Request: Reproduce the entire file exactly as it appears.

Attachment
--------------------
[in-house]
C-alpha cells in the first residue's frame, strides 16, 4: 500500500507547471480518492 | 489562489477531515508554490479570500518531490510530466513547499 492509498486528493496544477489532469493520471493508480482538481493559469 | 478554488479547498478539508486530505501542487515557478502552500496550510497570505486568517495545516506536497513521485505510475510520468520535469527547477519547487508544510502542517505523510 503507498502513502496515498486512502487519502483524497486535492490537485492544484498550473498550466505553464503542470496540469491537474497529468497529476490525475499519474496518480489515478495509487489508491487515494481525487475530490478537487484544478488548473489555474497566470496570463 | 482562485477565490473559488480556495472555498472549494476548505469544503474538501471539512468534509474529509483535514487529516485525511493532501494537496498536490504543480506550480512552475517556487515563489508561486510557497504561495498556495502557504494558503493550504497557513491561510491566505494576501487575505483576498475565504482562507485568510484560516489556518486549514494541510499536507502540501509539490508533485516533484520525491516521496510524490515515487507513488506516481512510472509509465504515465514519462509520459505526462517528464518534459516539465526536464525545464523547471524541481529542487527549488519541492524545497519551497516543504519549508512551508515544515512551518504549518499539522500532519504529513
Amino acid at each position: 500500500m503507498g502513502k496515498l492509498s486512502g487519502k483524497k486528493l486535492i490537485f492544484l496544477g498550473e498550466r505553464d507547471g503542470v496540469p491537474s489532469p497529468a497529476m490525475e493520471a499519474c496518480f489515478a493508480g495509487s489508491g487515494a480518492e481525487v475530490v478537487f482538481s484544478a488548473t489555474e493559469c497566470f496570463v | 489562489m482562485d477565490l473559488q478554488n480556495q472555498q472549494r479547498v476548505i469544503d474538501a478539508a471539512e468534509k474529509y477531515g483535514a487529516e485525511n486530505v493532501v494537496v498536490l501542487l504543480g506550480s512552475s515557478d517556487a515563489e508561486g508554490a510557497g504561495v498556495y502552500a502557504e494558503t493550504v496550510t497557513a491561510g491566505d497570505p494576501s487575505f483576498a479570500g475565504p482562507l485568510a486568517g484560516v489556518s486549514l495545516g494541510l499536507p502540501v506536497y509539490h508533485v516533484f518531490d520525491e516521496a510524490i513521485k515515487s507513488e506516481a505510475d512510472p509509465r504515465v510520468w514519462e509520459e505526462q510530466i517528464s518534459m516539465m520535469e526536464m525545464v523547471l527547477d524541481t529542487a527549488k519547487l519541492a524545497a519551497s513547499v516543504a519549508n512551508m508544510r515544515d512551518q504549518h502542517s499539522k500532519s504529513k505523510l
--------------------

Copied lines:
[in-house]
C-alpha cells in the first residue's frame, strides 16, 4: 500500500507547471480518492 | 489562489477531515508554490479570500518531490510530466513547499 492509498486528493496544477489532469493520471493508480482538481493559469 | 478554488479547498478539508486530505501542487515557478502552500496550510497570505486568517495545516506536497513521485505510475510520468520535469527547477519547487508544510502542517505523510 503507498502513502496515498486512502487519502483524497486535492490537485492544484498550473498550466505553464503542470496540469491537474497529468497529476490525475499519474496518480489515478495509487489508491487515494481525487475530490478537487484544478488548473489555474497566470496570463 | 482562485477565490473559488480556495472555498472549494476548505469544503474538501471539512468534509474529509483535514487529516485525511493532501494537496498536490504543480506550480512552475517556487515563489508561486510557497504561495498556495502557504494558503493550504497557513491561510491566505494576501487575505483576498475565504482562507485568510484560516489556518486549514494541510499536507502540501509539490508533485516533484520525491516521496510524490515515487507513488506516481512510472509509465504515465514519462509520459505526462517528464518534459516539465526536464525545464523547471524541481529542487527549488519541492524545497519551497516543504519549508512551508515544515512551518504549518499539522500532519504529513
Amino acid at each position: 500500500m503507498g502513502k496515498l492509498s486512502g487519502k483524497k486528493l486535492i490537485f492544484l496544477g498550473e498550466r505553464d507547471g503542470v496540469p491537474s489532469p497529468a497529476m490525475e493520471a499519474c496518480f489515478a493508480g495509487s489508491g487515494a480518492e481525487v475530490v478537487f482538481s484544478a488548473t489555474e493559469c497566470f496570463v | 489562489m482562485d477565490l473559488q478554488n480556495q472555498q472549494r479547498v476548505i469544503d474538501a478539508a471539512e468534509k474529509y477531515g483535514a487529516e485525511n486530505v493532501v494537496v498536490l501542487l504543480g506550480s512552475s515557478d517556487a515563489e508561486g508554490a510557497g504561495v498556495y502552500a502557504e494558503t493550504v496550510t497557513a491561510g491566505d497570505p494576501s487575505f483576498a479570500g475565504p482562507l485568510a486568517g484560516v489556518s486549514l495545516g494541510l499536507p502540501v506536497y509539490h508533485v516533484f518531490d520525491e516521496a510524490i513521485k515515487s507513488e506516481a505510475d512510472p509509465r504515465v510520468w514519462e509520459e505526462q510530466i517528464s518534459m516539465m520535469e526536464m525545464v523547471l527547477d524541481t529542487a527549488k519547487l519541492a524545497a519551497s513547499v516543504a519549508n512551508m508544510r515544515d512551518q504549518h502542517s499539522k500532519s504529513k505523510l